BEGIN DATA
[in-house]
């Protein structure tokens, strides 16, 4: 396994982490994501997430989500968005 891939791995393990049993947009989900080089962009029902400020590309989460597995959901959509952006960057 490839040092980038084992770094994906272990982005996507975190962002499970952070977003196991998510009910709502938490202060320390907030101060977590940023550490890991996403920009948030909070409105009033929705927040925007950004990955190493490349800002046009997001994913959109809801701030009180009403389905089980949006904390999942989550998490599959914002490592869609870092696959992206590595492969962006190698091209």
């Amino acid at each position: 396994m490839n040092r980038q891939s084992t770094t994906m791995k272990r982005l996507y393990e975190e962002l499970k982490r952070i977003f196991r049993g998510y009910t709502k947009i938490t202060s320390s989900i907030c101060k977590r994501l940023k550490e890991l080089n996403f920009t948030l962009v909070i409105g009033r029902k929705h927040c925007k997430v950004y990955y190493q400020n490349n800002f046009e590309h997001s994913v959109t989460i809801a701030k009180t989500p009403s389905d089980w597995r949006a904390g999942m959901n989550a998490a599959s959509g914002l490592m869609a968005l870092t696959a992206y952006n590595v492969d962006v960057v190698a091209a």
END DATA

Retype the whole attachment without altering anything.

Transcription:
[in-house]
């Protein structure tokens, strides 16, 4: 396994982490994501997430989500968005 891939791995393990049993947009989900080089962009029902400020590309989460597995959901959509952006960057 490839040092980038084992770094994906272990982005996507975190962002499970952070977003196991998510009910709502938490202060320390907030101060977590940023550490890991996403920009948030909070409105009033929705927040925007950004990955190493490349800002046009997001994913959109809801701030009180009403389905089980949006904390999942989550998490599959914002490592869609870092696959992206590595492969962006190698091209």
């Amino acid at each position: 396994m490839n040092r980038q891939s084992t770094t994906m791995k272990r982005l996507y393990e975190e962002l499970k982490r952070i977003f196991r049993g998510y009910t709502k947009i938490t202060s320390s989900i907030c101060k977590r994501l940023k550490e890991l080089n996403f920009t948030l962009v909070i409105g009033r029902k929705h927040c925007k997430v950004y990955y190493q400020n490349n800002f046009e590309h997001s994913v959109t989460i809801a701030k009180t989500p009403s389905d089980w597995r949006a904390g999942m959901n989550a998490a599959s959509g914002l490592m869609a968005l870092t696959a992206y952006n590595v492969d962006v960057v190698a091209a």